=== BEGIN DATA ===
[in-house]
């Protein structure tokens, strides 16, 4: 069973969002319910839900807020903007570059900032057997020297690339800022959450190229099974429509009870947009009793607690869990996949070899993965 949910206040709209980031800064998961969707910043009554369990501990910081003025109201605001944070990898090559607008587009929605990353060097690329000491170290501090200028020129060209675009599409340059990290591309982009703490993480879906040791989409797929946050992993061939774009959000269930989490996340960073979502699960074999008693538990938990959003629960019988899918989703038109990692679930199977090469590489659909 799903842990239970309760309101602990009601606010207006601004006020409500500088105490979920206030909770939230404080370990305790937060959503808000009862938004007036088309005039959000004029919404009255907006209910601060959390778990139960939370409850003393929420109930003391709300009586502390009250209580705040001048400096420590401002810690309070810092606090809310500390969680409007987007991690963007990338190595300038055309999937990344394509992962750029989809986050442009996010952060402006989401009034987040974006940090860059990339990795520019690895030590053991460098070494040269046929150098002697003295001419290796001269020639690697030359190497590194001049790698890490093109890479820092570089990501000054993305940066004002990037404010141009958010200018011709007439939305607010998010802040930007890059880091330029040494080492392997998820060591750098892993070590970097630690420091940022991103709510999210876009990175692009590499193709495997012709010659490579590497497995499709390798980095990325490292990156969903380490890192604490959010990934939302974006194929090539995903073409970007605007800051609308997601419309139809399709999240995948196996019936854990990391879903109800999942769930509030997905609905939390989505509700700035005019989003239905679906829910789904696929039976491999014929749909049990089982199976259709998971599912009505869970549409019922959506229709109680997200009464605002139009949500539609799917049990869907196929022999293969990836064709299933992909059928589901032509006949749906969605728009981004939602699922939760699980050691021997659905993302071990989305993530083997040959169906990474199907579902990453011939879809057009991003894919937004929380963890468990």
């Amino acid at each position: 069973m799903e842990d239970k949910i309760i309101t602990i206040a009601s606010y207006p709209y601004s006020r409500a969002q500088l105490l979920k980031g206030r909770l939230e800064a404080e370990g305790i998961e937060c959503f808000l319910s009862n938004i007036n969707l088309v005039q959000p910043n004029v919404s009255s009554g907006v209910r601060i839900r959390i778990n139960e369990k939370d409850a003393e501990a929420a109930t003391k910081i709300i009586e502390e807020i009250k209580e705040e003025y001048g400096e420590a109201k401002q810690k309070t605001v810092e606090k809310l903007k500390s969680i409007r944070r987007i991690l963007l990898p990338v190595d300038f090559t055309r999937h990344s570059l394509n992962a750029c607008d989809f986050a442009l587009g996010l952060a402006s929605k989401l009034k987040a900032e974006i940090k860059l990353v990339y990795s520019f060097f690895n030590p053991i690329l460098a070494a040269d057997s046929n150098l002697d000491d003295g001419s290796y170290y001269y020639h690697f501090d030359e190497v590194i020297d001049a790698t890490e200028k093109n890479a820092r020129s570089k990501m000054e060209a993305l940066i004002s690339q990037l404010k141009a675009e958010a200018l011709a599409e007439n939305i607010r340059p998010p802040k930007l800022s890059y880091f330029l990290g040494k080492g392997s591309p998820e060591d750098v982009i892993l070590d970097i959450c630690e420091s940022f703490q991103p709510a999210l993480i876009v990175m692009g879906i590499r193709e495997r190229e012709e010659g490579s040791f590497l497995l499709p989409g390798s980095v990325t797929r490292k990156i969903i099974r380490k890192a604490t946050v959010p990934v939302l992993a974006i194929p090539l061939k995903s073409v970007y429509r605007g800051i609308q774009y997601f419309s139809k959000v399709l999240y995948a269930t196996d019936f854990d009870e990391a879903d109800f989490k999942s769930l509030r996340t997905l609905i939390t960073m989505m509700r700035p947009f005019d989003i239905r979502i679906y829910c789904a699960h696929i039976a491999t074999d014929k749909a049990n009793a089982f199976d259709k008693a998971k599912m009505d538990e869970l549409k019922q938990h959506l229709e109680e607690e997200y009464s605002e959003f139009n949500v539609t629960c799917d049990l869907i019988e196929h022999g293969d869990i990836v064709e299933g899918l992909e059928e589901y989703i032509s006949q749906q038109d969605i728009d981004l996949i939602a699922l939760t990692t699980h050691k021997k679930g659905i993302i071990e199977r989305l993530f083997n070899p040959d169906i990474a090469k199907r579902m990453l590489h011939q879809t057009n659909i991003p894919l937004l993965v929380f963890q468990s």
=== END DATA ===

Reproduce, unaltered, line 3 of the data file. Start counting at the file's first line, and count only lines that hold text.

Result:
């Amino acid at each position: 069973m799903e842990d239970k949910i309760i309101t602990i206040a009601s606010y207006p709209y601004s006020r409500a969002q500088l105490l979920k980031g206030r909770l939230e800064a404080e370990g305790i998961e937060c959503f808000l319910s009862n938004i007036n969707l088309v005039q959000p910043n004029v919404s009255s009554g907006v209910r601060i839900r959390i778990n139960e369990k939370d409850a003393e501990a929420a109930t003391k910081i709300i009586e502390e807020i009250k209580e705040e003025y001048g400096e420590a109201k401002q810690k309070t605001v810092e606090k809310l903007k500390s969680i409007r944070r987007i991690l963007l990898p990338v190595d300038f090559t055309r999937h990344s570059l394509n992962a750029c607008d989809f986050a442009l587009g996010l952060a402006s929605k989401l009034k987040a900032e974006i940090k860059l990353v990339y990795s520019f060097f690895n030590p053991i690329l460098a070494a040269d057997s046929n150098l002697d000491d003295g001419s290796y170290y001269y020639h690697f501090d030359e190497v590194i020297d001049a790698t890490e200028k093109n890479a820092r020129s570089k990501m000054e060209a993305l940066i004002s690339q990037l404010k141009a675009e958010a200018l011709a599409e007439n939305i607010r340059p998010p802040k930007l800022s890059y880091f330029l990290g040494k080492g392997s591309p998820e060591d750098v982009i892993l070590d970097i959450c630690e420091s940022f703490q991103p709510a999210l993480i876009v990175m692009g879906i590499r193709e495997r190229e012709e010659g490579s040791f590497l497995l499709p989409g390798s980095v990325t797929r490292k990156i969903i099974r380490k890192a604490t946050v959010p990934v939302l992993a974006i194929p090539l061939k995903s073409v970007y429509r605007g800051i609308q774009y997601f419309s139809k959000v399709l999240y995948a269930t196996d019936f854990d009870e990391a879903d109800f989490k999942s769930l509030r996340t997905l609905i939390t960073m989505m509700r700035p947009f005019d989003i239905r979502i679906y829910c789904a699960h696929i039976a491999t074999d014929k749909a049990n009793a089982f199976d259709k008693a998971k599912m009505d538990e869970l549409k019922q938990h959506l229709e109680e607690e997200y009464s605002e959003f139009n949500v539609t629960c799917d049990l869907i019988e196929h022999g293969d869990i990836v064709e299933g899918l992909e059928e589901y989703i032509s006949q749906q038109d969605i728009d981004l996949i939602a699922l939760t990692t699980h050691k021997k679930g659905i993302i071990e199977r989305l993530f083997n070899p040959d169906i990474a090469k199907r579902m990453l590489h011939q879809t057009n659909i991003p894919l937004l993965v929380f963890q468990s």